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Lesson 8

Index Organized Tables and Performance Enhancement

Index-organized tables can be a nice performance enhancer for the right situation. In this module, you learned about index-organized tables, including:
  1. The benefits of index-organized tables
  2. How to create an index-organized table
  3. How to create secondary indexes on an index-organized table
  4. How to handle large rows in an index-organized table
  5. How to delete and modify index-organized tables
  6. How to reorganize an index-organized table

Index-Organized Tables and Structure

The simplest explanation of an index-organized table is that it is accessed like any other Oracle table (typically a heap-organized table[1]) but is physically stored like an Oracle B-tree index. Index-organized tables are typically created on "thin" tables (tables without too many columns). Typically, multiple columns of the table make up the primary key of the index-organized table. The non-key columns can also be stored as part of the B-tree index. The proper configuration and use of index-organized tables is fairly specific and does not meet all application needs. From a user or developer perspective, an index-organized table (IOT) appears like a normal table. IOTs are stored in a B-tree structure. There must be a primary key on an index-organized table, as the data is stored in primary key order. Since there is no data segment, there is no physical ROWID values for indexorganized tables. See Figure 4 for an example of an IOT.
Index Organized Table
Figure 4: Structure of an index-organized table

IOTs support many of the same features found in heap-organized tables, such as
  1. Constraints
  2. Partitioning
  3. Triggers
  4. LOB columns
  5. Parallelism
  6. Indexes (e.g. secondary indexes on IOTs)
  7. Global hash-partitioned indexes
  8. Online reorganization

Because all of the data within an index-organized table is stored within the index itself, there are physical differences in the way an index-organized table is stored, as compared to a normal B-tree index that supports a normal heap-organized table. Some of the unique aspects of IOT's are as follows:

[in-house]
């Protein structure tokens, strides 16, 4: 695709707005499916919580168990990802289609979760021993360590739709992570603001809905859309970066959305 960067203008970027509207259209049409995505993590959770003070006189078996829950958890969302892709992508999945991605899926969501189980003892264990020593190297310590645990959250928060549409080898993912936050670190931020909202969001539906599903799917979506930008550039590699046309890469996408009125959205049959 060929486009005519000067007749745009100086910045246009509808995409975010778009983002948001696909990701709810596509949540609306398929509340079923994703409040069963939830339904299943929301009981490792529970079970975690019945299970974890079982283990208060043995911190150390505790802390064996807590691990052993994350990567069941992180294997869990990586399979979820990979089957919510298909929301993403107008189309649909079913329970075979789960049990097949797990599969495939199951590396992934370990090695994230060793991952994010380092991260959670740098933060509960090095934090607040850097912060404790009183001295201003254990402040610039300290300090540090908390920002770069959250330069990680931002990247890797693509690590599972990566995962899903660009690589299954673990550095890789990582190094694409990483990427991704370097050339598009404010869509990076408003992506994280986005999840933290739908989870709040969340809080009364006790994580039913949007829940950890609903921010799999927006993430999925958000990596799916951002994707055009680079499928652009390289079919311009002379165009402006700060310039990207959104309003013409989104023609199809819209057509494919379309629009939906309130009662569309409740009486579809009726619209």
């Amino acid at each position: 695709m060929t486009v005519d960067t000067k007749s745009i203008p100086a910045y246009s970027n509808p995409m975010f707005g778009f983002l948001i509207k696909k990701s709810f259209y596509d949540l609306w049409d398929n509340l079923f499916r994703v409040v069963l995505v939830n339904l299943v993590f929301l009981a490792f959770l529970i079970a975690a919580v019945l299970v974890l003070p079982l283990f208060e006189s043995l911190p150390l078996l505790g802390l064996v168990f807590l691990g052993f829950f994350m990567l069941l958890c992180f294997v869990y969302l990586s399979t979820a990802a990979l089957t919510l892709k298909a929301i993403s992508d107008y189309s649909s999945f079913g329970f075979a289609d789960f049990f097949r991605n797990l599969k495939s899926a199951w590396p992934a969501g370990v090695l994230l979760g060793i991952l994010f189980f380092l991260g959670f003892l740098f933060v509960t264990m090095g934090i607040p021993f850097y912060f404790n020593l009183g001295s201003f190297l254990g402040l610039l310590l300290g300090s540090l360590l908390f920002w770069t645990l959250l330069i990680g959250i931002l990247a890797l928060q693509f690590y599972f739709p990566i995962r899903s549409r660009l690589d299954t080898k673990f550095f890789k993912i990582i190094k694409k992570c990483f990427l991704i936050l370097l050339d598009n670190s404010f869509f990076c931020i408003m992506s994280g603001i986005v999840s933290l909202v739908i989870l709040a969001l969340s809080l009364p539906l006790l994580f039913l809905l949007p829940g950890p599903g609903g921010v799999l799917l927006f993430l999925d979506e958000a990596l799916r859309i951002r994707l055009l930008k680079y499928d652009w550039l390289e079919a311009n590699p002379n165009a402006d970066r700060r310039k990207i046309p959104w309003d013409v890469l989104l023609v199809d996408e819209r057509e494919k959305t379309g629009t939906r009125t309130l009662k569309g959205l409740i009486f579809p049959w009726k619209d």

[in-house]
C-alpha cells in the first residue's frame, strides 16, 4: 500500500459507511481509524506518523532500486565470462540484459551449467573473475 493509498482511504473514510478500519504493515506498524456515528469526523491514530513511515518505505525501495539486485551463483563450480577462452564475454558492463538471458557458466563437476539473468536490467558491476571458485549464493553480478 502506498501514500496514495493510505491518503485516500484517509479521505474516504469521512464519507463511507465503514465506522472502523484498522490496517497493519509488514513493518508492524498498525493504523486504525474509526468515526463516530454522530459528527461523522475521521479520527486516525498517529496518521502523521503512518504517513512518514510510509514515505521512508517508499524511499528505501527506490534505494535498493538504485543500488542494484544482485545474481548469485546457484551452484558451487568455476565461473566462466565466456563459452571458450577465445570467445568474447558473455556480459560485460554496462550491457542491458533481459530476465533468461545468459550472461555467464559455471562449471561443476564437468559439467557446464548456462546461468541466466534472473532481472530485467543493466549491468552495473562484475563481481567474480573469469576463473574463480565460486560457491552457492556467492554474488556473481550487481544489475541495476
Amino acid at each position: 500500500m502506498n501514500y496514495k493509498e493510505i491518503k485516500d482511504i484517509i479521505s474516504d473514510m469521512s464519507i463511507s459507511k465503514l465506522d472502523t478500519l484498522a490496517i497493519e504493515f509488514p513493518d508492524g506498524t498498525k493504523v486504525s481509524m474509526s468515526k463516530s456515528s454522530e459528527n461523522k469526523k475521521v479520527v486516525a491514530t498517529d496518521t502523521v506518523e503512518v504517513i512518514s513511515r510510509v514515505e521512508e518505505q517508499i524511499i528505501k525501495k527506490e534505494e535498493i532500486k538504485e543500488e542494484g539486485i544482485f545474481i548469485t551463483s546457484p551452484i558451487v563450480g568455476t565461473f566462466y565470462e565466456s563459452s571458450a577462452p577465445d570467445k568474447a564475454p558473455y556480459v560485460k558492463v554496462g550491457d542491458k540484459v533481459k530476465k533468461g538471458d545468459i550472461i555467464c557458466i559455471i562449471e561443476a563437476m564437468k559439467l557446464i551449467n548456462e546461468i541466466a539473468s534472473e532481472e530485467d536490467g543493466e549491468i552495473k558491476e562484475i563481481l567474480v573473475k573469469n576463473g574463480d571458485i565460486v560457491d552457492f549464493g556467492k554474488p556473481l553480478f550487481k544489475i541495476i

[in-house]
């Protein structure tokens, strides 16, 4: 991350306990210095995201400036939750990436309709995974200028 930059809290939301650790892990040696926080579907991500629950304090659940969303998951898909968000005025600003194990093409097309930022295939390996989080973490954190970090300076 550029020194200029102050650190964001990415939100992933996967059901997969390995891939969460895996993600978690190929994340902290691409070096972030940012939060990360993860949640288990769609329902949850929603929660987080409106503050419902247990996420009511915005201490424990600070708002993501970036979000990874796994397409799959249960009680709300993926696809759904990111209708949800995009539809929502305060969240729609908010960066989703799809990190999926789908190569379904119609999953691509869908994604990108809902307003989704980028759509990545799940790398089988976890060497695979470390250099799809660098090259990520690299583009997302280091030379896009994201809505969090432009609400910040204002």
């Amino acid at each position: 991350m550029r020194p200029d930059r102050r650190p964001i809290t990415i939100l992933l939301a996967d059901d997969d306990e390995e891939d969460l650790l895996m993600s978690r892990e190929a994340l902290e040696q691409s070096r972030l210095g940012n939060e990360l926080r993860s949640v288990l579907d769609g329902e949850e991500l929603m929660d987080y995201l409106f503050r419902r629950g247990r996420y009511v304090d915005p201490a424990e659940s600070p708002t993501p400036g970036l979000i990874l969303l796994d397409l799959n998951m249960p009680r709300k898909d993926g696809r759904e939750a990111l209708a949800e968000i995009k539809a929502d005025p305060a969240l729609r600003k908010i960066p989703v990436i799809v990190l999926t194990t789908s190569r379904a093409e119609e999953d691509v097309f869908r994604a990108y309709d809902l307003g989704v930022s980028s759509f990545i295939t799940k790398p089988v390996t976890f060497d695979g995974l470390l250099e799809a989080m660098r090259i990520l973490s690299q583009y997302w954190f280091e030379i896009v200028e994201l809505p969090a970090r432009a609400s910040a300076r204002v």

1. Secondary indexes use logical ROWIDs rather than physical ROWIDs.
  2. They require a primary key.
  3. Primary key compression can be used to save storage and reduce size of an IOT.
  4. An overflow segment can be used for non-key column data.
  5. Secondary bitmap indexes require a defined mapping table.
  6. Non-key column data is stored in the leaf blocks of an IOT.

There are limitations on index-organized tables, although many of the limitations will not affect their use in the majority of applications. Some of these limitations include:
  1. Rows exceeding 50% of a block must use an overflow segment.
  2. IOTs cannot use virtual columns.
  3. Tables with more than 255 columns must have an overflow segment.
  4. Tables cannot have more than 1,000 total columns.
  5. The primary key cannot be more than 32 columns.

Online analytical processing (OLAP)

Oracle OLAP is embedded within Oracle Database 12c, offering a centralized platform for managing data and business rules securely and efficiently. It utilizes a star schema design, where dimension views form a constellation around the fact view (or cube), facilitating comprehensive analysis. Key features of Oracle OLAP include:
  1. Multidimensional Analysis: Enables users to analyze data across multiple dimensions, such as product, time, and location, to identify patterns and trends.
  2. Fast Query Response Times: Leverages Oracle Database's powerful indexing and caching mechanisms to deliver rapid responses to complex analytical queries.
  3. Ease of Use: Provides user-friendly tools and interfaces for data exploration and analysis, making it accessible to a wide range of users.
  4. Scalability: Supports large and growing datasets, ensuring scalability to meet increasing data needs.
  5. Integration with Oracle Applications: Integrates seamlessly with Oracle's enterprise applications, providing a unified platform for business intelligence and decision-making.

Oracle OLAP is a valuable tool for businesses that need to extract meaningful insights from their data to make informed decisions. It empowers users to analyze trends, identify patterns, and uncover hidden relationships within their data, enabling them to optimize business processes, improve customer satisfaction, and gain a competitive edge. In the next module, you will learn about Oracle's auditing capabilities.

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In this module, you were introduced to the following glossary term:
  1. online analytical processing: Online analytical processing (OLAP) refers to a technology that enables users to quickly and easily analyze large datasets from multiple dimensions. It provides a multidimensional view of data, allowing users to drill down into specific details and slice and dice data in various ways to gain insights and trends.

Index Organized Tables - Quiz

Click the Quiz link below to test your knowledge of using index-organized tables.
Index Organized Tables - Quiz

[1]heap-organized table: A heap-organized table in Oracle is a table where data rows are stored in no particular order, unlike the usual sorted format of Oracle tables. Think of it like a pile of unsorted items. This contrasts with index-organized tables, where data is arranged based on the primary key index.

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